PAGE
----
Installation View : In Plain Sight/Site at Art Space, New Haven, CT.

Surrounded by in Fawundu’s work, there is a feeling of heaviness—no way to get one’s arms around all that history. Some moments are small and mundane, some are world-changing.

An everyday article details a lynching and an advertisement proclaims “The Magnificent Painting of the Massacre on board the Amistad.” Suffragettes march in the streets. Black protesters picket outside a screening of Gone with the Wind. Shirley Chisholm makes a campaign speech.

With a screenprint, Fawundu has placed the Black gaze on all of that history, all the good and the bad, the hard-won victories and the constant indignities. And there’s something empowering in that. There’s an unspoken commentary on each image, a silent judgement passed by the figures. These Black women are in the driver’s seat. The images touch and sometimes obscure the text itself. Fawundu seems to be saying: “I won’t let us be invisible anymore, because we were there.”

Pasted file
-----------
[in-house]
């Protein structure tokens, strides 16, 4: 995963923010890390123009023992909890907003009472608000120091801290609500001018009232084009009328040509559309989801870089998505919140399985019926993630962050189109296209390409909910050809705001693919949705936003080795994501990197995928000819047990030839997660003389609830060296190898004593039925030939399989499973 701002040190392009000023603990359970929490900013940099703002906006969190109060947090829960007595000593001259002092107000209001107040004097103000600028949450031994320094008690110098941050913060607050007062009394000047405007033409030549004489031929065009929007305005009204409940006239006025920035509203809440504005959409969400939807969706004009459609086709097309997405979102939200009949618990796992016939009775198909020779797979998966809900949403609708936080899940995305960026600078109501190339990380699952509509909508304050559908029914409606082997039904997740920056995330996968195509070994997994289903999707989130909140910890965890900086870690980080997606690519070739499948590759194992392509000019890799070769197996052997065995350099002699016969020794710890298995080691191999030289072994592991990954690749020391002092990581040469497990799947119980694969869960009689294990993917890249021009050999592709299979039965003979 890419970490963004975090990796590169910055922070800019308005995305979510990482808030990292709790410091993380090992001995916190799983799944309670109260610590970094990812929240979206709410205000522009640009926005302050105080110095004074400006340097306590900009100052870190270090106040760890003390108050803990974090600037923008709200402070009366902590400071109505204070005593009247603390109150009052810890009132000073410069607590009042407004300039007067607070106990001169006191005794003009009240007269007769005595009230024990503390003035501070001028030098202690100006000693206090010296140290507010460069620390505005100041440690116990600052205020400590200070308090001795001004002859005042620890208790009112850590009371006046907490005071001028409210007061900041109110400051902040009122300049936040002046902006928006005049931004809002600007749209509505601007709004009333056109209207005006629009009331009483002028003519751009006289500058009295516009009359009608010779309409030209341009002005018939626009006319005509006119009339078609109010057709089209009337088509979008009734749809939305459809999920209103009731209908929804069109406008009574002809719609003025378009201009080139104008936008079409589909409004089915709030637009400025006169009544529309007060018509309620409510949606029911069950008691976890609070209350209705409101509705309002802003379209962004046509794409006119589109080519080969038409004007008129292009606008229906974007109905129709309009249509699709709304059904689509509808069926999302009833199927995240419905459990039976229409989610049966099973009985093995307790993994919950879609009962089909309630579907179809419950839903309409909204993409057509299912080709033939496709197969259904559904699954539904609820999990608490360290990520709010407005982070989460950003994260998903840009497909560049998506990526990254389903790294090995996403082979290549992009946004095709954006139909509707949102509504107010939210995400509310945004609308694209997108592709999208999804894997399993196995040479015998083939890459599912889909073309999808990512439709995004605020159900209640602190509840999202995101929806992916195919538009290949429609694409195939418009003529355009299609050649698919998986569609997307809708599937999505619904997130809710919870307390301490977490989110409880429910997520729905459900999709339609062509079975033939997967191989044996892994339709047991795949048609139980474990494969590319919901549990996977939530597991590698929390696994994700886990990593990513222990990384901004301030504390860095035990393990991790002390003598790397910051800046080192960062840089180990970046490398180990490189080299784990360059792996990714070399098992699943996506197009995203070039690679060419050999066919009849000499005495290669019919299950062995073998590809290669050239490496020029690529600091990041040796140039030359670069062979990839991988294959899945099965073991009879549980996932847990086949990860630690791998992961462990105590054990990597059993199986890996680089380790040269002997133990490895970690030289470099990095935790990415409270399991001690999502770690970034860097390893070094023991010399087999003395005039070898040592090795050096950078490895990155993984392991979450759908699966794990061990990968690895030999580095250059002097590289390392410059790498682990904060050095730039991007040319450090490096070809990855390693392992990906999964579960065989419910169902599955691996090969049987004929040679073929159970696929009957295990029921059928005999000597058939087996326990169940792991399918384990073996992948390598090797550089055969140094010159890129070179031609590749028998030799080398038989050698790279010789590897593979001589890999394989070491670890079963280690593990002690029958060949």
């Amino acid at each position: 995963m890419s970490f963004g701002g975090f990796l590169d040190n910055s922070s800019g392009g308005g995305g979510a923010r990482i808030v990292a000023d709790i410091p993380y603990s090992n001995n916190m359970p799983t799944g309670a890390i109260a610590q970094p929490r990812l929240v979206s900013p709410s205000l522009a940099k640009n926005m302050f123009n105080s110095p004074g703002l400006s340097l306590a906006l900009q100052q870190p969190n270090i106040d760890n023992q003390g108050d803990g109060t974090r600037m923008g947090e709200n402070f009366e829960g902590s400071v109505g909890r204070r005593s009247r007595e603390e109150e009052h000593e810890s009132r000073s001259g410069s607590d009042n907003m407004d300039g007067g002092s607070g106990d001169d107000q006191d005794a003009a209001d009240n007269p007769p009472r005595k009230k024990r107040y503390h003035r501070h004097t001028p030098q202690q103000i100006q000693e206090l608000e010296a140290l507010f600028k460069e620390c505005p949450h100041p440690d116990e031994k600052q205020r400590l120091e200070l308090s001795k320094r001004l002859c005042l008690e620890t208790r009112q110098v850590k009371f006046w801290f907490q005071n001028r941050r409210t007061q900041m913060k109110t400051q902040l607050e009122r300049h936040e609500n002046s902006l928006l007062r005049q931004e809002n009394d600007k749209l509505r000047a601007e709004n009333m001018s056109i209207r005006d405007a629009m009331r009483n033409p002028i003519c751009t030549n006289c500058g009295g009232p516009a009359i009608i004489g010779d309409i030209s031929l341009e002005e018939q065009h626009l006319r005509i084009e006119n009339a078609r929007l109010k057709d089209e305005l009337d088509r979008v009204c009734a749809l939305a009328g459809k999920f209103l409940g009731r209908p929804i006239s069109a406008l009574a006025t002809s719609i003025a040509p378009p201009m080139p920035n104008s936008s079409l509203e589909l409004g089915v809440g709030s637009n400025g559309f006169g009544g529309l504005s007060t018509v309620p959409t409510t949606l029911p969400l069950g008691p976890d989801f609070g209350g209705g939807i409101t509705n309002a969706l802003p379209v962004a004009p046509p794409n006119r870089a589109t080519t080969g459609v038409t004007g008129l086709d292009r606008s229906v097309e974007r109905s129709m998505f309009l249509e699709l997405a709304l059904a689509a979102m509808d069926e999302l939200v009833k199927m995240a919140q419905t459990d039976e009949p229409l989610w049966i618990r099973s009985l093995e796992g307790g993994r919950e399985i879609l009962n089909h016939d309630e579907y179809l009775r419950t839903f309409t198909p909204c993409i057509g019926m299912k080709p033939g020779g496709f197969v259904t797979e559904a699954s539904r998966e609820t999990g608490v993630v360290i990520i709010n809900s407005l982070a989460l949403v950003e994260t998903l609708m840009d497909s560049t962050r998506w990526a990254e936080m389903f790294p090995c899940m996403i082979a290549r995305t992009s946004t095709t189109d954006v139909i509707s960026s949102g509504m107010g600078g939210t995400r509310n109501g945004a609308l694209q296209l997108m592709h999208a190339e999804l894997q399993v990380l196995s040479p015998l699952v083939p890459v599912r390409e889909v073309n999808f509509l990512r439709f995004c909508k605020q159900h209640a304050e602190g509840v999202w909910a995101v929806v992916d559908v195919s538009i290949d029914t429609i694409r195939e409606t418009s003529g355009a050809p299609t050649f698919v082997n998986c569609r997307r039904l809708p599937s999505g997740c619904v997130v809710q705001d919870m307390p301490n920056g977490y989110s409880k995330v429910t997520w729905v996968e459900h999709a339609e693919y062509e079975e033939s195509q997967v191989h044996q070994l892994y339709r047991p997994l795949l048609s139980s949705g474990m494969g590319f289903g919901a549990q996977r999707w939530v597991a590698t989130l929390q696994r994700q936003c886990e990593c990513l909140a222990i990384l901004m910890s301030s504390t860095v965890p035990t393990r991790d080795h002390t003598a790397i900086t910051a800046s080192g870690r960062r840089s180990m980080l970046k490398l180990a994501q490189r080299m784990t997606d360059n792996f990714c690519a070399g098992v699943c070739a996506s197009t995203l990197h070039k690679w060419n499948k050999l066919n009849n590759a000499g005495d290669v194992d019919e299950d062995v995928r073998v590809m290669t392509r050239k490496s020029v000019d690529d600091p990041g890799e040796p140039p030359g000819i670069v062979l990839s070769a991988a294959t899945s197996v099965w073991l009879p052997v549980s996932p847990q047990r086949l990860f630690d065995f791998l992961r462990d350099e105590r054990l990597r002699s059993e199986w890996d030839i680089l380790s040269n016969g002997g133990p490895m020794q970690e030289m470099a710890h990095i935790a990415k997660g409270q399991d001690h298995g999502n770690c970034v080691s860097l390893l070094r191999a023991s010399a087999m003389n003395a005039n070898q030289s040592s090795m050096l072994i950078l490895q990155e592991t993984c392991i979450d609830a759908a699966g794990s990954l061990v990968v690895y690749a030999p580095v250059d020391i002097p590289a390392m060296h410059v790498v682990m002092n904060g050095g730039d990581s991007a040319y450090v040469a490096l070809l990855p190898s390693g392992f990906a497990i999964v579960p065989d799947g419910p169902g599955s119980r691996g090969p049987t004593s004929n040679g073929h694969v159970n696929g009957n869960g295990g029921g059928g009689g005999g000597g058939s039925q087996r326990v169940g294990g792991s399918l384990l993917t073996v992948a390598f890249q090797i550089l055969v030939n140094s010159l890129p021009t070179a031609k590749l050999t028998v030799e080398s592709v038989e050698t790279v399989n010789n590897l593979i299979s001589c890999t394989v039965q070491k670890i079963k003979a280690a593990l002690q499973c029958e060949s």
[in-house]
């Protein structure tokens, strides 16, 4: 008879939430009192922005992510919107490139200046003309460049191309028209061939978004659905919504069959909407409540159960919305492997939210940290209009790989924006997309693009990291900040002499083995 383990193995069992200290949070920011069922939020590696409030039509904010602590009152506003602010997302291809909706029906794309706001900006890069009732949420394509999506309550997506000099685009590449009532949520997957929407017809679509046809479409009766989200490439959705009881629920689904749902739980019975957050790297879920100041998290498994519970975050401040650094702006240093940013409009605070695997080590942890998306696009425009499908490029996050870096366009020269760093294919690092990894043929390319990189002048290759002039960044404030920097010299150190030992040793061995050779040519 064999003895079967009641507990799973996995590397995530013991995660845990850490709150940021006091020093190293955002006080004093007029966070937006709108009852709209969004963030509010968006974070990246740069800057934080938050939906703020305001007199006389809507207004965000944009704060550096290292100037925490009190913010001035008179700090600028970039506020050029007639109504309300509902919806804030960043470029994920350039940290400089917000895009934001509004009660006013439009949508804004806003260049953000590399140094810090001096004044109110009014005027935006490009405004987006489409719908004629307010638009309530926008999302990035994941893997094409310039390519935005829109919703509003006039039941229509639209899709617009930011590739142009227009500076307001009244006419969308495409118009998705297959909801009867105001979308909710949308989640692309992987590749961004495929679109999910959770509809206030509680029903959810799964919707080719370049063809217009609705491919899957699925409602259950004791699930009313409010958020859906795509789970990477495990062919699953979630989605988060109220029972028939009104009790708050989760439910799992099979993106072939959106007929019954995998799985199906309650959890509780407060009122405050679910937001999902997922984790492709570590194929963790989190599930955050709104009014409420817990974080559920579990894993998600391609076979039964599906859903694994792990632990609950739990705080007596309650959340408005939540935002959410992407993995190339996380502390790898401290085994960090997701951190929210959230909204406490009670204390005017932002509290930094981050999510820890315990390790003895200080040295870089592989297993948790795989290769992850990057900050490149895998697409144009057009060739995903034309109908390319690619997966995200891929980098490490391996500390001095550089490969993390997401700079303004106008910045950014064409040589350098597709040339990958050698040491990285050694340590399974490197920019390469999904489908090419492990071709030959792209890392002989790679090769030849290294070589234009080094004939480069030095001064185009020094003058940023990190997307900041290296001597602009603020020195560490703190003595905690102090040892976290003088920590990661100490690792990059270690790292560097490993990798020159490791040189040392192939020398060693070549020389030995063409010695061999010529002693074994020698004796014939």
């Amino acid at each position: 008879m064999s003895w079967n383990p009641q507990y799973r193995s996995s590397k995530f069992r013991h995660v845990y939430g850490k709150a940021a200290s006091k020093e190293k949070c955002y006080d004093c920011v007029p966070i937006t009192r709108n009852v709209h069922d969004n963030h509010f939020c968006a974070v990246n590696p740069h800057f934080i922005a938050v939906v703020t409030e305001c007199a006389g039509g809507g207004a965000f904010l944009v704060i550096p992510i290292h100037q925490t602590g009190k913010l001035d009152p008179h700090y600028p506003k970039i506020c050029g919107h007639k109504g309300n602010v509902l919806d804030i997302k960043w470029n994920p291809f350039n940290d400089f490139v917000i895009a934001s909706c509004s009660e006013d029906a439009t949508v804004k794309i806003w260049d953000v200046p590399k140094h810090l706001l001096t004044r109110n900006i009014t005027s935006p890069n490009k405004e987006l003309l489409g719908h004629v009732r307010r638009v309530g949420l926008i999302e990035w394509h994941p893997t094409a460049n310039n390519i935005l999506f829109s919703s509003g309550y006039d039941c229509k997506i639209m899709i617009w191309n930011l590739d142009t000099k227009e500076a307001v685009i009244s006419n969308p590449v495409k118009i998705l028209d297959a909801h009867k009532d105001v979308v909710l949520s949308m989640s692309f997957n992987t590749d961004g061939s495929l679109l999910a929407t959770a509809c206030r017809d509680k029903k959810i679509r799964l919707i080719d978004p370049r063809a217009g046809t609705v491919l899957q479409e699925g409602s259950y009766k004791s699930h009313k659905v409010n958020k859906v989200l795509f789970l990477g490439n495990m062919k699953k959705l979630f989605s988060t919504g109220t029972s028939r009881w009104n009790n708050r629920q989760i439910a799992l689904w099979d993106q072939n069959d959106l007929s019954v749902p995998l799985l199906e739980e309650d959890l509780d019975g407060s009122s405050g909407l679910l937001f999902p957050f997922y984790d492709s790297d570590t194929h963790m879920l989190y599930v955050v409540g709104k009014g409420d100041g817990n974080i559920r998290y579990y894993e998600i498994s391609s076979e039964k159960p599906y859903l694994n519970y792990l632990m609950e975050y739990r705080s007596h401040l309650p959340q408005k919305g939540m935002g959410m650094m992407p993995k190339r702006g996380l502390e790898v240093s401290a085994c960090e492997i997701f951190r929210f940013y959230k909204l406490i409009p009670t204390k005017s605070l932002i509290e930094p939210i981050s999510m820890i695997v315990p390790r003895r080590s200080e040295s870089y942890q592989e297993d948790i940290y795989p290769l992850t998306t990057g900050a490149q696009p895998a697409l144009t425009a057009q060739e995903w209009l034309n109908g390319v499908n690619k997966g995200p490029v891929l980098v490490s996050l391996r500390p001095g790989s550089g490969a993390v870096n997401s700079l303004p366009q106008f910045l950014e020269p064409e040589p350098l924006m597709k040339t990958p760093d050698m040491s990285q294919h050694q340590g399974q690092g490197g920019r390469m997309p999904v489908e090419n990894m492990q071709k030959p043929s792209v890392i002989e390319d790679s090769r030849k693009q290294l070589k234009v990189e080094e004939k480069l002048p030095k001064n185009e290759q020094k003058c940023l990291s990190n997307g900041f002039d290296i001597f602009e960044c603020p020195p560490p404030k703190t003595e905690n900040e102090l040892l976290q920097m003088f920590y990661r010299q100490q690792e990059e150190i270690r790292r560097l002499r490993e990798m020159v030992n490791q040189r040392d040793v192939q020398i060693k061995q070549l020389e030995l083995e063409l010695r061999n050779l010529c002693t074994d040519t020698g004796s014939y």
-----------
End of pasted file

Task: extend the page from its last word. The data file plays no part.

In Plain Sight, Artspace Lays History Bare by Leah Andelsman, Dec. 4, 2018,
Arts Council Greater New Haven
Art Space, New Haven, CT